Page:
Looking toward the second half of the challenge, I want to begin mining my notebook to gather ideas for longer pieces. Yes, the notebook is a container to hold ideas, a playground to play with words, and a garden to grow as writers, but taking these seed ideas in my notebook and developing them into poems and blog posts and stories is the next step. This experience has taught me lessons as a writer, but more importantly, it has taught me lessons about being a better teacher of middle school writers. I can’t wait to continue notebooking and taking what I have learned about myself as a writer into my classroom.

 

Leigh Anne is a 6th grade ELA teacher at a middle school in Southern Indiana. She has been a notebooker wannabe for many years and is close to shedding that label. You can find her slicing the month of March on her blog, A Day in the Life, or you can connect with her on Twitter at @teachr4.

Check Yes for a Writer’s Checklist

It’s been a hot minute since I used a checklist in my practice as an educator. I’d largely abandoned the checklist because it felt too simple, too bossy, too uninspired. But, as part of learning the in’s and out’s of being an instructional coach, I’ve confronted these assumptions–in theory and am starting to in practice. In fact, for a recent professional development, I created three different checklists about formative assessment from which my colleagues could choose to mediate their reflection. Watching them interact with these checklists rekindled my interest in the checklist as a tool promoting growth. So, I began to reimagine my writing classroom through that lens.

A writer’s checklist ….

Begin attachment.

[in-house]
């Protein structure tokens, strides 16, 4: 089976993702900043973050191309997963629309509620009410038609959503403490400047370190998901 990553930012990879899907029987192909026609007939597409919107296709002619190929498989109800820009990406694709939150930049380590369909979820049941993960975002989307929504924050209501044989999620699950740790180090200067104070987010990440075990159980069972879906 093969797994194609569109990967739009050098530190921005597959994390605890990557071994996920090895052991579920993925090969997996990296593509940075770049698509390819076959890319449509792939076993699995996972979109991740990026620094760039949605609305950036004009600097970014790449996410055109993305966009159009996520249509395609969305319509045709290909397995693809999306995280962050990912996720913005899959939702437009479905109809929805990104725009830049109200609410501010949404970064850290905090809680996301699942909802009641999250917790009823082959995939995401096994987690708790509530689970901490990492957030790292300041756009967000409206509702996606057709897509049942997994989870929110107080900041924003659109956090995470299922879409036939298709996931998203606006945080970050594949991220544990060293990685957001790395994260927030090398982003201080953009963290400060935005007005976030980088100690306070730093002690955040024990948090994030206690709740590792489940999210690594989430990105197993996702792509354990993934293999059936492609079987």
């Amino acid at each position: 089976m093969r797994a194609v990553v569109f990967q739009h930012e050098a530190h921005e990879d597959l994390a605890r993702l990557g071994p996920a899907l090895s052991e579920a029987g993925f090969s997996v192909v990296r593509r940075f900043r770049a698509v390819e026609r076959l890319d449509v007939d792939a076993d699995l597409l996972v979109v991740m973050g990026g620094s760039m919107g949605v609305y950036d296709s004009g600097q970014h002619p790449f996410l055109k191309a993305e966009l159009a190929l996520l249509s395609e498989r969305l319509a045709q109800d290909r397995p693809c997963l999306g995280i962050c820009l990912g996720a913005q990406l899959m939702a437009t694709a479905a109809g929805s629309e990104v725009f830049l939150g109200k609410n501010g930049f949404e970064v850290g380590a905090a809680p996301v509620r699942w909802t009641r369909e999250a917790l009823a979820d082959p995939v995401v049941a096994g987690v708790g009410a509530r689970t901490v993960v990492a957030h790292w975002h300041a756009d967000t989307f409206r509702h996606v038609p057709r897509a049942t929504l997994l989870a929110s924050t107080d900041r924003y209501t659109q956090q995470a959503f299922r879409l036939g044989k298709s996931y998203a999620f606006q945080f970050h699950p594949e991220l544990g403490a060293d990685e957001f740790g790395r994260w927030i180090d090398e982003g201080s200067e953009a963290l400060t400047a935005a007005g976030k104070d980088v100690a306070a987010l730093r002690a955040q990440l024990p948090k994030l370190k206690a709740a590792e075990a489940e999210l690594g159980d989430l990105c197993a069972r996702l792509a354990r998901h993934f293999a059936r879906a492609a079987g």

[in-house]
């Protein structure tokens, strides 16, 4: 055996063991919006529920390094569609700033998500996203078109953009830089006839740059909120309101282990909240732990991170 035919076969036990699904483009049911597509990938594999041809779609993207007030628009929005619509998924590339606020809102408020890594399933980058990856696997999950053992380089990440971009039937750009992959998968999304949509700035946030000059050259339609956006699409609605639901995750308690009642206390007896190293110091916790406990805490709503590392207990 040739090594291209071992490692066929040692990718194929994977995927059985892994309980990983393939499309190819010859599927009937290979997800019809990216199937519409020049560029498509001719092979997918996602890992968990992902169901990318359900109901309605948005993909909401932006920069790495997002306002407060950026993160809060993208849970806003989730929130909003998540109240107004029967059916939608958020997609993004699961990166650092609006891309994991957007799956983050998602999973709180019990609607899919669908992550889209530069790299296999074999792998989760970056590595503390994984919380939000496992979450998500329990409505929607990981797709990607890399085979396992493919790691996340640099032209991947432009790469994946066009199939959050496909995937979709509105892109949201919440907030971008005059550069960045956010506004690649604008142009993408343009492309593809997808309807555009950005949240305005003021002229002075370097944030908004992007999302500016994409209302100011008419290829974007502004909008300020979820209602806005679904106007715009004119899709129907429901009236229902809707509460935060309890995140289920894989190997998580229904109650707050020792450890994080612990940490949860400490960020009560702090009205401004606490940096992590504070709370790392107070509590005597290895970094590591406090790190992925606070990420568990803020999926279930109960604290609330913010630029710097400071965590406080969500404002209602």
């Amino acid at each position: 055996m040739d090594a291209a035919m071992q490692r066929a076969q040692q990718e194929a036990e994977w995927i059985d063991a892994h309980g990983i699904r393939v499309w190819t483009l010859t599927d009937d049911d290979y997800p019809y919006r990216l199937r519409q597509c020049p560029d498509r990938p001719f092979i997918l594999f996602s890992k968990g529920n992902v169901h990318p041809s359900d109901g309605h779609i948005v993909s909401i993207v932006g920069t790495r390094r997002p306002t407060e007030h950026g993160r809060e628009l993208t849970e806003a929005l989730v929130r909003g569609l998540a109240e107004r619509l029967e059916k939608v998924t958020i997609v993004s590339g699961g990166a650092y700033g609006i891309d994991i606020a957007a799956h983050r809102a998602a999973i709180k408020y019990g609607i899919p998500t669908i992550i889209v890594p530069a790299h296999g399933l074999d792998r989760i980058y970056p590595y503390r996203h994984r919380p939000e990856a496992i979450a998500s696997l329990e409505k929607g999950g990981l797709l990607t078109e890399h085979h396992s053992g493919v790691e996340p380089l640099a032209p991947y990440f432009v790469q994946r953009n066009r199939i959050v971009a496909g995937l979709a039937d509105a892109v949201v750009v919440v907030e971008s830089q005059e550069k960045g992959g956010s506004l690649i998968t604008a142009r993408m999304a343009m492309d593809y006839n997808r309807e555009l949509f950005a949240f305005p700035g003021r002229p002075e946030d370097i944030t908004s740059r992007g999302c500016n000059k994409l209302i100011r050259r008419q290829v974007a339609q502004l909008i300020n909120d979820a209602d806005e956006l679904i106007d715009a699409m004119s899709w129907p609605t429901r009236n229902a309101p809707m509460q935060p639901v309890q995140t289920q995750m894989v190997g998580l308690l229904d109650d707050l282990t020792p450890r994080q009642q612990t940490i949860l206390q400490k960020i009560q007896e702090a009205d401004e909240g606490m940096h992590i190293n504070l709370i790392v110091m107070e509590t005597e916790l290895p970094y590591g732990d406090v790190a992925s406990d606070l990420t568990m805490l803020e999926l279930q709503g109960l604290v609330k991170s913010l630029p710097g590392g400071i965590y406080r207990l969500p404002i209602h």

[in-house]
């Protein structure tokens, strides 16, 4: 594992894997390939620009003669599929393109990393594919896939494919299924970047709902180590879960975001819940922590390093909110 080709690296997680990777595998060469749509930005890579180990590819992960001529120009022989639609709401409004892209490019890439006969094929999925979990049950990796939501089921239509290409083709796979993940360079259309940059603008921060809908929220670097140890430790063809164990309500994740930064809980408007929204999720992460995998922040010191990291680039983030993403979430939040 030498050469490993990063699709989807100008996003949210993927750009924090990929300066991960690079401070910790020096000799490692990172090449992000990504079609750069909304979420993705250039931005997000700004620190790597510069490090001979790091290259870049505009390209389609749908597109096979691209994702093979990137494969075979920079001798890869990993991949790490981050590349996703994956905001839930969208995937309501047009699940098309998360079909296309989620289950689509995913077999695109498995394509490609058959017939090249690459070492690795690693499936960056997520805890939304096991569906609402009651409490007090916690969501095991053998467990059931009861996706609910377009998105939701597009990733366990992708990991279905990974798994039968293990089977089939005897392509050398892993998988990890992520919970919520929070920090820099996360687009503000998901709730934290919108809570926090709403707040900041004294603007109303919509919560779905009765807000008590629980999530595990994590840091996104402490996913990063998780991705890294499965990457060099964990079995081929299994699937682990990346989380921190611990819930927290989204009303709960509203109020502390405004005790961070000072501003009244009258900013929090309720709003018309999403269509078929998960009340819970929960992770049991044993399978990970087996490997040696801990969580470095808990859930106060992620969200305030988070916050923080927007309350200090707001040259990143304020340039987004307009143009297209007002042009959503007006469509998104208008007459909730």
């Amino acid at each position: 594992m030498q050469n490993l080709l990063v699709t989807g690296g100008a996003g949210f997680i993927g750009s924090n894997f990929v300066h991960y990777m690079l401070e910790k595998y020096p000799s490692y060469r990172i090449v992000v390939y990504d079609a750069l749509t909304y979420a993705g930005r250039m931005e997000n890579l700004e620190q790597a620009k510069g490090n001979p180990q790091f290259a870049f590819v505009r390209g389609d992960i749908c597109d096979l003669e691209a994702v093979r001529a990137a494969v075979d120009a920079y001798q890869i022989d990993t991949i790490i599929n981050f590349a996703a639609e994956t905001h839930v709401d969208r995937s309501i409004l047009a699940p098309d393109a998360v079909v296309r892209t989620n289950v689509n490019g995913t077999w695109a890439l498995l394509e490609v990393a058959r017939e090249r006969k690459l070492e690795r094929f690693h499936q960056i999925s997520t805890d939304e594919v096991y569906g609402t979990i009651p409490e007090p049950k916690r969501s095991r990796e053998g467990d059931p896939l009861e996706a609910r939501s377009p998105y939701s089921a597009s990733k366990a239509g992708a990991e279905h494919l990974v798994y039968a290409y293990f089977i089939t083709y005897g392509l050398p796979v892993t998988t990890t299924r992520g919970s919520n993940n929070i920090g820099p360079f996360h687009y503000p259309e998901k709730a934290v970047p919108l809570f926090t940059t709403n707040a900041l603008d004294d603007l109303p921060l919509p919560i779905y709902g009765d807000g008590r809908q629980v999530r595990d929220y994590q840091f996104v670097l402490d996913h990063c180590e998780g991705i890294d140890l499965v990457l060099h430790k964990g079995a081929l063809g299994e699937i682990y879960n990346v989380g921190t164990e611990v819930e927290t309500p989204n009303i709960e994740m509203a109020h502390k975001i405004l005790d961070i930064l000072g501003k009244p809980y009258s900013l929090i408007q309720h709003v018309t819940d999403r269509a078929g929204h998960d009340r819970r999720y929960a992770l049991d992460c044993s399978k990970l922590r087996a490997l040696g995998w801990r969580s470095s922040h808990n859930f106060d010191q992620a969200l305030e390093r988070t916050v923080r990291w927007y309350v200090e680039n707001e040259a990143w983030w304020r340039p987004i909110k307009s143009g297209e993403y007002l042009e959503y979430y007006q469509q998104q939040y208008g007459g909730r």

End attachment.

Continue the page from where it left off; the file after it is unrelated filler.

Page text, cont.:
Reinforces the process or its parts 
Insures nothing is overlooked (curse of knowledge!)
Encourages reflection 
Provides direction
Allows for agency 

Reinforces the Process or Its Parts 

When I taught ninth and tenth grade English (early in my career), I created checklists for some of the writing students created: for the more formalized research paper, for instance, a checklist for folding in sources or for how to begin and end.  Though more prescriptive in some ways than I care to remember (see Allows for Agency), for some of my students this correlated more directly with the student samples, modeling, and mini lessons we explored. And, the concision of the checklist provided clarity and accessibility. 

Insures Nothing Is Overlooked 

Beyond providing clarity and direction, the checklist may also ensure writers employ the strategies proven to best impact their audiences. The checklist items can help users of the checklist confront that whole curse of knowledge thing.  When my colleagues used the checklists in our recent professional development, the checklist items grounded us back in the qualities of formative assessments. Of those I directly supported, I observed them grappling with a particular element of assessments and considering what adjustments they might make. They also engaged in this with a partner, an approach I used with my students (back in those early days) as well. This not only insures the quality but also promotes the dialogue that leads to reflection.